"'I'm a Health Worker' - Abduaraman Gidi" made by IntraHealth International.
There is growing evidence on the benefits of comprehensive packages of community health services as a key strategy to promote healthy behavior and improve access to high-impact maternal, newborn, and child health interventions from pregnancy to adolescence. However, countries do not have a way to determine the cost and financing needs for these packages and, without this information, programs cannot be properly designed, developed and financed and they are, therefore, often under-funded and financially unsustainable. Until now, there have been no suitable tools for countries to use to determine the coverage gaps, to estimate the resources needed to bridge those gaps, and to prioritize and plan the expansion of services.
To provide such a tool, MSH and UNICEF joined forces to develop the Community Health Planning and Costing Tool (CHPCT) to help countries plan their services and calculate the resources needed.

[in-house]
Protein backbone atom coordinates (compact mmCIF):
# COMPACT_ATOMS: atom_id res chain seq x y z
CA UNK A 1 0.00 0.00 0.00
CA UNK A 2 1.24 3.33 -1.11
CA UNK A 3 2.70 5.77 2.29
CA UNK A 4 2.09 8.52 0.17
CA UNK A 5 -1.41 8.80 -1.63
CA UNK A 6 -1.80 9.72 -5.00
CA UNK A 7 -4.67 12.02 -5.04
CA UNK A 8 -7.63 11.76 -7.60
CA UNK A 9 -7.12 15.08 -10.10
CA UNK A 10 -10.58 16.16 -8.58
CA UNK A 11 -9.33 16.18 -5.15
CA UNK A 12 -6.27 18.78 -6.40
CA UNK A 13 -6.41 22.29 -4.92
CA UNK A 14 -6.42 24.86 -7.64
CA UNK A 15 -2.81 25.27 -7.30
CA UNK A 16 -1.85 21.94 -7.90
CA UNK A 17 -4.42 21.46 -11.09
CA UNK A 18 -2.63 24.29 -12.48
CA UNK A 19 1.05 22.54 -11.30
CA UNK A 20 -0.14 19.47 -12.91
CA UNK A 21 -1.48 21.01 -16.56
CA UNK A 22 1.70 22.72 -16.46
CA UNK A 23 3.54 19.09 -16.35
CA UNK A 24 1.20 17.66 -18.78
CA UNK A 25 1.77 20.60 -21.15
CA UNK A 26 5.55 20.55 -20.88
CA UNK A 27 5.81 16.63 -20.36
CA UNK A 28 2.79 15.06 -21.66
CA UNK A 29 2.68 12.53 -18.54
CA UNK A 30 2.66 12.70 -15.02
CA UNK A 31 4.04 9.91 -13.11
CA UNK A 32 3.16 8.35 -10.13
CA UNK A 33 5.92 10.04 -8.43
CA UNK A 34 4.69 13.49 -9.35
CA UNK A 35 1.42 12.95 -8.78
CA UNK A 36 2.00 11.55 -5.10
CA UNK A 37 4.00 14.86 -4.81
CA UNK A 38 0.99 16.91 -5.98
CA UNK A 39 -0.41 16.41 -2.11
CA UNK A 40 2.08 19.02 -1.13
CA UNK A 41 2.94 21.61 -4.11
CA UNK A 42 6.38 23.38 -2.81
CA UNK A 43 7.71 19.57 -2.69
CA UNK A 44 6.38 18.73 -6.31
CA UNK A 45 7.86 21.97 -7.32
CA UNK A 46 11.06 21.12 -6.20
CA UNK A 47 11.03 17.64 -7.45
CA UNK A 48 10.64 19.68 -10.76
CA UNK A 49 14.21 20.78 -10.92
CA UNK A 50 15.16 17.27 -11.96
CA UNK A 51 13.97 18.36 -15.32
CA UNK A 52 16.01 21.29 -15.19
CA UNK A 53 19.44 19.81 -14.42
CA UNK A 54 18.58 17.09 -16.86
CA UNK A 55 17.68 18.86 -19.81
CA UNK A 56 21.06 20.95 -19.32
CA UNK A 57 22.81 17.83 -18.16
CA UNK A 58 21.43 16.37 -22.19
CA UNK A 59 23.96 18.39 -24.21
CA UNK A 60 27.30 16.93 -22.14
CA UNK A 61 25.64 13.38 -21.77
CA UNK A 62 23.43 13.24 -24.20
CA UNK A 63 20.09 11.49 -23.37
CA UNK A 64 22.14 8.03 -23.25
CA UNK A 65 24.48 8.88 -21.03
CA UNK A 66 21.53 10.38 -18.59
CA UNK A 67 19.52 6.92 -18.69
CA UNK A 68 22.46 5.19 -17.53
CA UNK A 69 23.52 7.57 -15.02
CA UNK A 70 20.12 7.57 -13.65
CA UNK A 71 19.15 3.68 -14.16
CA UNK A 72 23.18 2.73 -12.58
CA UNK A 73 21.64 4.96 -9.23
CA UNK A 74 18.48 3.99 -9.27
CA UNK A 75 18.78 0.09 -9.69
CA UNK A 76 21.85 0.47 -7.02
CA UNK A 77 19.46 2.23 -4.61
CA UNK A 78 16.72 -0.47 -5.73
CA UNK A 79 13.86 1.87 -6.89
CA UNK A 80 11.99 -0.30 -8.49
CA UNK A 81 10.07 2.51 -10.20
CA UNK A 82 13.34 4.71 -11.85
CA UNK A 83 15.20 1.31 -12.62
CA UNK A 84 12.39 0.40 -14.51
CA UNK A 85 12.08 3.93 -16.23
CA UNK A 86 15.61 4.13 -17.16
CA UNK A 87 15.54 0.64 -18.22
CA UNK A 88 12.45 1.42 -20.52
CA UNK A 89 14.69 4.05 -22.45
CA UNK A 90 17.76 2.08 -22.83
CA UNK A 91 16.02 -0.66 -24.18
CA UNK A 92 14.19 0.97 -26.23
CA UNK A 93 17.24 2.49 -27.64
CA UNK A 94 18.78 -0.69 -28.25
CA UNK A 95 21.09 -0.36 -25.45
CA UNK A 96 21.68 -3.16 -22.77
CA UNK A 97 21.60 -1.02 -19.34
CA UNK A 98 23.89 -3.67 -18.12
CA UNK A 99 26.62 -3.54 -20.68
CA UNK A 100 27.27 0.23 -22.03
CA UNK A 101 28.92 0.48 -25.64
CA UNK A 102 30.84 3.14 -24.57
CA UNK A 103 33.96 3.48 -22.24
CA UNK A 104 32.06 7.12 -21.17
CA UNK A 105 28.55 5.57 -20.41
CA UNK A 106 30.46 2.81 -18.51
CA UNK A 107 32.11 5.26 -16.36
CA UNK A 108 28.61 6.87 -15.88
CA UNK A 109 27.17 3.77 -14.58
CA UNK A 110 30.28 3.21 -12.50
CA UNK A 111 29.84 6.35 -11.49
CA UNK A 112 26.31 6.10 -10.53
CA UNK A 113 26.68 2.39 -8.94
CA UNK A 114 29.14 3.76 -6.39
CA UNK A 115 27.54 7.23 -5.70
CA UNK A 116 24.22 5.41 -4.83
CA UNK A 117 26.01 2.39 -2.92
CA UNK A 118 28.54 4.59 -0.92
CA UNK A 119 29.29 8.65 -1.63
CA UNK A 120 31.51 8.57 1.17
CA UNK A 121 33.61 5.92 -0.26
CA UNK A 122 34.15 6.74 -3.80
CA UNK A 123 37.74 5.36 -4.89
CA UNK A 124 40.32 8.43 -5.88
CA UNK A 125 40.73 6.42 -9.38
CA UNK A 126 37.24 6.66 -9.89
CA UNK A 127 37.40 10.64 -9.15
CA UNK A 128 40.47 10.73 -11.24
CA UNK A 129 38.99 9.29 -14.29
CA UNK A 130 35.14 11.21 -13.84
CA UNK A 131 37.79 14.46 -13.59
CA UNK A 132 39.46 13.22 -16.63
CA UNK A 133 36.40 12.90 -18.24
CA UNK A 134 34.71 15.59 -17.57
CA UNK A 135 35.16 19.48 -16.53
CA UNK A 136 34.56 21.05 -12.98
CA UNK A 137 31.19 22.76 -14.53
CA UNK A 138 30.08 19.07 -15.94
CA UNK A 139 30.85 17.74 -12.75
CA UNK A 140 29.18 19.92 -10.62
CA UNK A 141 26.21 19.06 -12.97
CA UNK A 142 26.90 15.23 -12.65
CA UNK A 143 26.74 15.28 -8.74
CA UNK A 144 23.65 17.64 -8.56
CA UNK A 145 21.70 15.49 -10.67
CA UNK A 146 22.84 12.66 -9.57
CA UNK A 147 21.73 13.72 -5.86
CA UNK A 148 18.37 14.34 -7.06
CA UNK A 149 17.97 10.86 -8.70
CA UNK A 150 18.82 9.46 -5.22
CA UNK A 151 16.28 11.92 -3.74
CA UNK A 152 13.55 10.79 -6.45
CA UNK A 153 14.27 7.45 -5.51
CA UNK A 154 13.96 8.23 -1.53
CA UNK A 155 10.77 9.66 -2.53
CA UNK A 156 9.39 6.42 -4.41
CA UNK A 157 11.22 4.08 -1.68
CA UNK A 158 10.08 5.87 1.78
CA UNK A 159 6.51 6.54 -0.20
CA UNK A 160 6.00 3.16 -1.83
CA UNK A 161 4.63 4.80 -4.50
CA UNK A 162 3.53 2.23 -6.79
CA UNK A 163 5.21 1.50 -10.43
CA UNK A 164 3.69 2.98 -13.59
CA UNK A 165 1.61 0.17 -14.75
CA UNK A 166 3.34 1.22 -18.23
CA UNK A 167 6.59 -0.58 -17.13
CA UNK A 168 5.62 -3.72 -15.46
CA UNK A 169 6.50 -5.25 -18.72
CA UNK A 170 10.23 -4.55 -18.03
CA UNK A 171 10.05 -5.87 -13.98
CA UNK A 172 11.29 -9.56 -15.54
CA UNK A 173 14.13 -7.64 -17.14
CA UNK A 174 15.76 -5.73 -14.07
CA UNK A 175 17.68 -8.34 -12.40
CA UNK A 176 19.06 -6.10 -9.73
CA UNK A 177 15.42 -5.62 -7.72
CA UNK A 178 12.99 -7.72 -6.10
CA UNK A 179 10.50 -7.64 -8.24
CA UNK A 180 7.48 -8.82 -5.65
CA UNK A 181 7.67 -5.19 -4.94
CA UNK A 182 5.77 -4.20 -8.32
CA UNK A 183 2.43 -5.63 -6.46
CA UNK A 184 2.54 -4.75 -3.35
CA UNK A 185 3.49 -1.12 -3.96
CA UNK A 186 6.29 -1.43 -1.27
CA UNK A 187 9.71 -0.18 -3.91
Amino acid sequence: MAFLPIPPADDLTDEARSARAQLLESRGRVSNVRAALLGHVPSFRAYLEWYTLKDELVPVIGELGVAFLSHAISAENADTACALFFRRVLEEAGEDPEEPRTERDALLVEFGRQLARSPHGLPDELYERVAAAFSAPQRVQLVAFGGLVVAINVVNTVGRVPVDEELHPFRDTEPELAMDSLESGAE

The tool is based on a previous tool developed by MSH for USAID for planning and costing integrated community case management (iCCM) services (treatment of children with malaria, pneumonia and diarrhe
a), which has been used in many countries. The new tool covers a comprehensive package of community health care services provided by Community Health Workers (CHWs), including iCCM but also preventive, promotive, and other curative services for the whole community.
As an open-source spreadsheet tool, users can see exactly how it works and can make changes if needed. It can be used to project the costs and financing for the introduction, maintenance, or scale-up of services at national and sub-national levels, and the results can be combined with bottleneck and impact analyses to help prepare investment cases. The tool can also be used to calculate the cost of adding new services, tests and medicines; to compare the efficiency of different service delivery platforms; to calculate reimbursement rates for results-based financing or insurance; and to prepare “what-if” scenarios to model a package in line with financing limitations.
The principal audience for the tool is policy makers and planners in low and middle income countries, but other users may include international organizations who assist governments and local and international non-governmental organizations.